Taxes are often used for more than simply revenue generation. An example is the mortgage tax credit, used to encourage homeownership. To the benefit of millions of taxpayers in Ohio, taxpayers can deduct the interest payment on their home mortgages from their income tax filing. With many people paying thousands per month on their mortgages, receiving that deduction off their taxes can make April 15 every year seem like less of a depressing day.
However, like everything in the tax code, there are limits. The good news for certain taxpayers is that the amount of the mortgage subject to the interest deduction has just gone up, as long as they are unmarried co-owners of the property. A ruling by The Ninth Circuit found that the unmarried co-owners were not limited to the $1.1 million cap, but instead, they received a $2.2 million cap because the deduction applies on a per-individual basis when they file separately.
For the taxpayers in the case, the IRS had audited and disallowed their per-individual interest deduction of the full $1.1 million mortgage and home equity loan, as the Service applied the deduction on a per-residence basis and the Tax Court had affirmed. The Ninth Circuit, however, disagreed and ruled in favor of the taxpayers.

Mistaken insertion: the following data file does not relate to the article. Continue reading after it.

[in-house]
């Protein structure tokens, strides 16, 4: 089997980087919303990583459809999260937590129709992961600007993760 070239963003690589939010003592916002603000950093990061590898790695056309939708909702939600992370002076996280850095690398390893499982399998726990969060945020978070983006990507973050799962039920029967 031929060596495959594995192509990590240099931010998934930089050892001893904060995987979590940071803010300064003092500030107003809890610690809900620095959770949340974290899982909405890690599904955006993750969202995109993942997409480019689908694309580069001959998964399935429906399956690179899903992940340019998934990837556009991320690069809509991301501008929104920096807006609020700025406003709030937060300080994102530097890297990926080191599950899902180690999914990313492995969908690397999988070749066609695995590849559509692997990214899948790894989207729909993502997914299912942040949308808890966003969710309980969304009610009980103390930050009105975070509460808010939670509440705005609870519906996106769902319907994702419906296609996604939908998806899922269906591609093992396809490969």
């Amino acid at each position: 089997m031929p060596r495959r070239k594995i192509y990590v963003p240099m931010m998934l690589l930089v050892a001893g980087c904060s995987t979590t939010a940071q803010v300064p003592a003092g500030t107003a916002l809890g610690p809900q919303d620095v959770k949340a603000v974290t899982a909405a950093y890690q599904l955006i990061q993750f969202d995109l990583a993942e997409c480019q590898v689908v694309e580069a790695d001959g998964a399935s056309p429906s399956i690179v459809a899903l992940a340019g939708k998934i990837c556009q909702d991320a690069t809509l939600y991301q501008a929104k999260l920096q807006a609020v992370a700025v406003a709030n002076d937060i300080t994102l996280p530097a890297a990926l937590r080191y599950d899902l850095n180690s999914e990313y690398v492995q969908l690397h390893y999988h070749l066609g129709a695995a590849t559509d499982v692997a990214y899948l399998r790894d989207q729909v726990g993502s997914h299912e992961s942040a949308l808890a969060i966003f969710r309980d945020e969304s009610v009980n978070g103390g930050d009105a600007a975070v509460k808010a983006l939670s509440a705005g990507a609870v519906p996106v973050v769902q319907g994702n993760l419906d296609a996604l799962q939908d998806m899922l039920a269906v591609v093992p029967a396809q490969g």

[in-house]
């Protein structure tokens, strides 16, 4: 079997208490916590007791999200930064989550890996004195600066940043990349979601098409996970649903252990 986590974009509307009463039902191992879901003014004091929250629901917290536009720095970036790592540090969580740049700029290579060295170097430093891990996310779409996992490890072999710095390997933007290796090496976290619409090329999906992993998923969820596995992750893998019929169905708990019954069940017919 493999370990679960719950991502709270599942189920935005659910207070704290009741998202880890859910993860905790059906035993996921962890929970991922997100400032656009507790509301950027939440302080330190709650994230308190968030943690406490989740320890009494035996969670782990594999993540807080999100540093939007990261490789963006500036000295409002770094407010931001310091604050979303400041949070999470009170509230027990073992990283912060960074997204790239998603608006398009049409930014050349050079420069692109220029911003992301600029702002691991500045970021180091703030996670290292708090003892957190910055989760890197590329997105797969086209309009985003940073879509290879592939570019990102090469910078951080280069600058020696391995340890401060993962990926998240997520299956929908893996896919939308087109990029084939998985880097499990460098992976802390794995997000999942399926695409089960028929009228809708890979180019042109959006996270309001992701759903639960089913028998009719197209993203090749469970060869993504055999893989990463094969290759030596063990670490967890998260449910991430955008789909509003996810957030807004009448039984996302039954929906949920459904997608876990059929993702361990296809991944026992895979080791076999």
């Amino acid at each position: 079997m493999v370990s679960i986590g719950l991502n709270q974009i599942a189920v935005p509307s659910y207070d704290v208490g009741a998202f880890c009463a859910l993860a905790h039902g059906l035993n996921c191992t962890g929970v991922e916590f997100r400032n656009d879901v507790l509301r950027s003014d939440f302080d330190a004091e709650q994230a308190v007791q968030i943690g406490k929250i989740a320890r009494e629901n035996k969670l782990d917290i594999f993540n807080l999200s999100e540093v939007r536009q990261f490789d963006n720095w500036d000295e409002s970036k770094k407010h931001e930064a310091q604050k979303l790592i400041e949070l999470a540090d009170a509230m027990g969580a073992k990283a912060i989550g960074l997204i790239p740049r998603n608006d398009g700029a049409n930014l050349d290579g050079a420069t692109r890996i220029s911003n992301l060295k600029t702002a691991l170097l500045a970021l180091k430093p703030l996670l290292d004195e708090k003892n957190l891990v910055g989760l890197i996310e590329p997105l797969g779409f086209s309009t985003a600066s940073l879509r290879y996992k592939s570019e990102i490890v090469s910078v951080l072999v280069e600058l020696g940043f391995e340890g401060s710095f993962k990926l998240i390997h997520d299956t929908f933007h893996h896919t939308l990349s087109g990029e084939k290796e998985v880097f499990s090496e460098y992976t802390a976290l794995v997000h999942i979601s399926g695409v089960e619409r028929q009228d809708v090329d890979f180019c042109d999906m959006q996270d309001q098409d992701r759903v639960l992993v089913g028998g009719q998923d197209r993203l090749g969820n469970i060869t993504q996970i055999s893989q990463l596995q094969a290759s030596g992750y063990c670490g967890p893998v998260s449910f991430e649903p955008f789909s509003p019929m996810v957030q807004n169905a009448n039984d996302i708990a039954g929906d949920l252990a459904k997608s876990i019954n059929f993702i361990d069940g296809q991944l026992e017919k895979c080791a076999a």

The ruling does not affect the deduction limits that apply to married taxpayers, as the language of the Internal Revenue Code explicitly specifies that a married person filing separately is limited to $500,000 of mortgage indebtedness on a qualified residence.
While the Ninth Circuit rulings are typically only applicable to states in the west, the benefit of this ruling will be applicable for Ohio taxpayers due to the IRS acquiescing. This means the IRS will abide by the ruling for all states. If the IRS did not acquiesce, Ohio residents would have had to hope for a similar decision from the Sixth Circuit or the U.S. Supreme Court.